Want to be a......President? Then follow this simple how-to formula for stealing an election:
ELECTION = TECHIE + MOTIVATION
That's it. One reasonably clever techie. Period. More startling is the realization that from a single point of infiltration, potentially every....every voting machine in the country can be infected. That is every voting machine supplied by the same vendor. Methods the techie uses will vary of course. But as long as he or she can get within a reasonable proximity to any strategic voting machine component, infiltration is possible. Hand-held computers, CD's, and flash drives used legitimately for initializing the voting machines and communicating ballot configurations present indisputable risk. Just one rogue hand-held programmed to infect one voting machine can take over the entire fleet. For as soon as the infected voting machine transfers the rogue program up-line to the server, the server can populate all the other voting machines with the next download. Other pervasive components include wireless networks, cable and phone lines, for those voting machines and ballot scanners transferring their vote tallies across networks or receiving software upgrades.
A much easier voting machine coup can be achieved by an insider from within the vendor company. For example, take any versatile voting machine manufacturer. We'll call this company ElecTron, Inc. ElecTron manufactures, distributes and supports touch screens and ballot scanners in varying models. Their election consultants rank among the best. However, all ElecTron machines share the same core vote tallying software and basic upload-download processes. Every time ElecTron upgrades its software, the new software version populates all ElecTron's voting machines. Alarmist? Yes. Possible? Absolutely.
As a former manager of election software and career information technology professional, I look at 2000, 2004, 2006 and now 2008 from a business perspective. In the world of computer software, it's tempting to jump to the quick fix without ever defining the real problem. So many intelligent, well meaning people are caught-up in this voting machine mix. But I suspect few know computer-speak. Nor should they. If that was their intent, their passion, they'd have gone to techie-geek school. Some of us are born geeks. Others for certain are not.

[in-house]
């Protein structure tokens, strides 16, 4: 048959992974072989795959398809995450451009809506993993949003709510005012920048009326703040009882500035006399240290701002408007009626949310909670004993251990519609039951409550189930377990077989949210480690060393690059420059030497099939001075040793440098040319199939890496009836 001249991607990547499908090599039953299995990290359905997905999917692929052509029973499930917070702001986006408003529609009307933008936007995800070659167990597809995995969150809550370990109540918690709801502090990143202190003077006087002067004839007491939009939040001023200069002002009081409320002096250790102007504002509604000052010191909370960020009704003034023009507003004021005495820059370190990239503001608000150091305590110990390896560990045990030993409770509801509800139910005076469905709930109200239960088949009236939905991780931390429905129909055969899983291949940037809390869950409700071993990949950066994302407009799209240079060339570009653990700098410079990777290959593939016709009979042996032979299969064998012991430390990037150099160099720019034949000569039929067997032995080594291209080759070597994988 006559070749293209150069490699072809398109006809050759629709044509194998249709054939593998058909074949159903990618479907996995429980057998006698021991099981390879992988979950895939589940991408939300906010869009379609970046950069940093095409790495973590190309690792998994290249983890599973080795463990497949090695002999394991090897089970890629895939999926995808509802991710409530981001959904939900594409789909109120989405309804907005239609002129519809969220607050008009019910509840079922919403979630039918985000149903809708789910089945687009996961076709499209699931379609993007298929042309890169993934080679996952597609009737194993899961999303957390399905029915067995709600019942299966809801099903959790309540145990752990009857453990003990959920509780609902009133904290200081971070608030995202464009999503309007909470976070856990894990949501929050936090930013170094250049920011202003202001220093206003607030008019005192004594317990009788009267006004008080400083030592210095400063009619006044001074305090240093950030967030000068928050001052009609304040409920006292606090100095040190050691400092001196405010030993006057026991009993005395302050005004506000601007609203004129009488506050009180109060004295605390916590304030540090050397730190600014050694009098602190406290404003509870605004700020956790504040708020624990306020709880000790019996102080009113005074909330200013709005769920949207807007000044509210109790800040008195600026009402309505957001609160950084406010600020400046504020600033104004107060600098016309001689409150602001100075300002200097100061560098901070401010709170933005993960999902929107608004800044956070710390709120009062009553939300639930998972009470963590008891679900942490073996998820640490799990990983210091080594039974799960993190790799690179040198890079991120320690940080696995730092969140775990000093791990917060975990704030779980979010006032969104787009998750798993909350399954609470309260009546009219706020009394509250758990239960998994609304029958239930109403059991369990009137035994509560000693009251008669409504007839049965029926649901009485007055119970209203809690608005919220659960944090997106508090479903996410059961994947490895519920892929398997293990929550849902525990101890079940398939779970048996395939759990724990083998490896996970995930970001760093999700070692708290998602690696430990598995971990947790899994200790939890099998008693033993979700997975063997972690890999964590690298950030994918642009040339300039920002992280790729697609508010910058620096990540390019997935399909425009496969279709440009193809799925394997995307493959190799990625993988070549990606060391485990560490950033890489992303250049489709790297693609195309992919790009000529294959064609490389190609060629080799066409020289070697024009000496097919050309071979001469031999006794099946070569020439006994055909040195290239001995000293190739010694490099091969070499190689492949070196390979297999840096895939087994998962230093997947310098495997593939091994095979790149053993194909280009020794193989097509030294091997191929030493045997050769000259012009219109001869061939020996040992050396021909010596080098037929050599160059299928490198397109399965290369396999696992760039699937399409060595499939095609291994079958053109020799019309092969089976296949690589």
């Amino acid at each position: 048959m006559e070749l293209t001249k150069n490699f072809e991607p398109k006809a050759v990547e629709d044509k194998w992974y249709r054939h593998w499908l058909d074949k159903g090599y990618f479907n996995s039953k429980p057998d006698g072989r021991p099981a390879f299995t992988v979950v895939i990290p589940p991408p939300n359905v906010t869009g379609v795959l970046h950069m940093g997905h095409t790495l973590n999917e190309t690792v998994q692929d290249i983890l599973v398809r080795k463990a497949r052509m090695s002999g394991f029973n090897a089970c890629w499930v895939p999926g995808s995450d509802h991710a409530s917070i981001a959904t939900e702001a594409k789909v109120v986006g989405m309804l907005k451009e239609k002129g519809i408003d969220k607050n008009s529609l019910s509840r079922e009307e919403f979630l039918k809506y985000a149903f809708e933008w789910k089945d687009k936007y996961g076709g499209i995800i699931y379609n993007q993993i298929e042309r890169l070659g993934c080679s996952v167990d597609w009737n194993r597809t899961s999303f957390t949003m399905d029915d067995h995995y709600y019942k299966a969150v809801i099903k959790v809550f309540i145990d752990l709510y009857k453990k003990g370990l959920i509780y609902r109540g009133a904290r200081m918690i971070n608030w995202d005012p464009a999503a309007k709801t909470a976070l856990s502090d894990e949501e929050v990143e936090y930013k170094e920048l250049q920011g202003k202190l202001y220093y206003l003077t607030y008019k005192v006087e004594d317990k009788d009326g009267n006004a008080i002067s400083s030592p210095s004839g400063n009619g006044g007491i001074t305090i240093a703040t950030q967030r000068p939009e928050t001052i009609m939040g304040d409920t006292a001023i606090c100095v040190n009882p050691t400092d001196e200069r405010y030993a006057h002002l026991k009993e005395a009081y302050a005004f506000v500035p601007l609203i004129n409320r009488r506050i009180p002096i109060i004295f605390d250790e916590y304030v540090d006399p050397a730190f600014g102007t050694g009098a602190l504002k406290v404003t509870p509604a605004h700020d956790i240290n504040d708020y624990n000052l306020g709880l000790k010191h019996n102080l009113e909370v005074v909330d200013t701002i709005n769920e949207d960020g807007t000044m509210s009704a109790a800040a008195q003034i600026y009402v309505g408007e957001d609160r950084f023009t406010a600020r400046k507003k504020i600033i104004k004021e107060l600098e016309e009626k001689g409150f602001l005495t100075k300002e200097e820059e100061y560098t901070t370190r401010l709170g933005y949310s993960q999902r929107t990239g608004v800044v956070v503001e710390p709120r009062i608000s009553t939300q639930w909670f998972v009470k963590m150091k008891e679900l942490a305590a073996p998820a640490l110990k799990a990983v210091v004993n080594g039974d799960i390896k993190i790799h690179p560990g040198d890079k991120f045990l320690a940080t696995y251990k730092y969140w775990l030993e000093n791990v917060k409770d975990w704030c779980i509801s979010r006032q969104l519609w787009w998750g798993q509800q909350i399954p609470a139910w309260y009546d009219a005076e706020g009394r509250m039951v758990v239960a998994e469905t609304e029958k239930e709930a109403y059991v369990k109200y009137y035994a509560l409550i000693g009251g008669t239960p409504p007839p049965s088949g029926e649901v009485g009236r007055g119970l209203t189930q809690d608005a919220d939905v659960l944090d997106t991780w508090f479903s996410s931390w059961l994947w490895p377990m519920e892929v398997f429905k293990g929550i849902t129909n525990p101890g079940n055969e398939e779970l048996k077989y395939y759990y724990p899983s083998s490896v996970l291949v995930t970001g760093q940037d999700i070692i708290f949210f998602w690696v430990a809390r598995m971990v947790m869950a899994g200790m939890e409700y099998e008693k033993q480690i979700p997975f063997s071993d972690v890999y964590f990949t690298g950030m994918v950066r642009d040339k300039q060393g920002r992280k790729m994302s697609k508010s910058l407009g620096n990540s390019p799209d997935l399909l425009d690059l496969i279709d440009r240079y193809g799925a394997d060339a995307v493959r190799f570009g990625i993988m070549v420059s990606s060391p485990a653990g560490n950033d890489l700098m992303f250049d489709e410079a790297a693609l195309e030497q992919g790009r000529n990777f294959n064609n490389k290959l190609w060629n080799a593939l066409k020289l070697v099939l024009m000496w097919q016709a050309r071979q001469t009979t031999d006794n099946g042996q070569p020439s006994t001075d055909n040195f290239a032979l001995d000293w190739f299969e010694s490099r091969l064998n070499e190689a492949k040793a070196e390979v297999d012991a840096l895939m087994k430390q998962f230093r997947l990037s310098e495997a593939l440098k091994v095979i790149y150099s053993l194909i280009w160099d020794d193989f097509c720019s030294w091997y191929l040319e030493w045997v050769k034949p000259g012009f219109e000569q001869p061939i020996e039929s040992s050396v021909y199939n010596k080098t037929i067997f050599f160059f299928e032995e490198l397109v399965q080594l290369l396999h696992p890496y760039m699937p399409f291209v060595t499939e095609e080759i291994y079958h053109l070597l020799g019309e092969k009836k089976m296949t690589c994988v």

So, from an application development standpoint, we need to step back a moment. Stop looking for the perfect solution until we consider the whole problem. We want our votes counted...and we want our votes to count, every time. But computers will fail. Systems will fail. Consequently, the most glaring failure to date is not pregnant chads, butterfly ballots, or 18,000 missing votes, it's the failure of our election laws to provide failsafe recovery.
Until we fix our election laws to be on par with technology, to protect us from machine and human error, and HUMAN INTERPRETION of election results, our election process will continue to be broken. The courts should not decide the people's choice.
As for the actual voting machines, if we are to achieve one voter, one vote... every time, we must go back to basics. Apply sound business practices to ensure the voting systems we purchase fully meet our needs for election integrity. And ensure those machines work...all of them. Not just a sampling.
We must implement and follow high-bar guidelines for voting machine providers and elections officials to uphold, no hedging, no exceptions:
- Demand scrupulous, independent and random pre and post election audits...in statistically relevant numbers and frequency.
- Rigorously quality-test more than a token number of machines prior to every election.
- Maintain stringent controls and accountability for all software and hardware upgrades to voting machines and peripheral procedures, including:
o Parameter-driven upgrades such as ballot configurations.
o External programs and processes applied to individual voting machines. These can accidentally alter a machines processing environment and thus affect voting results. For example, Sarasota's explanation of a "smoothing filter" sometimes delaying machine responses may indicate a lack of oversight and control. Not all systems were equal.
- The same stringent controls applied to voting machines should apply to external machines and devices such as hand-held boot up devices, flash drives, and CDs.
- Track all activities and inconsistencies on all voting machines and peripheral machines, such as hand-helds by date, time, purpose, results, and serial number.
- Audit all software and hardware upgrades as well as machine deviations and failures.
- As mentioned above, revise election laws.
Your eyes glaze over yet? Mine too. So for my part, I took my one small voice to the printed page hoping that fiction might spark interest where technical speak and logic do not. And while the heroine of my novel scoffs at the notion of a silent coup marching across the country in her fictitious voting machines.... It could happen more easily than any of us want to believe.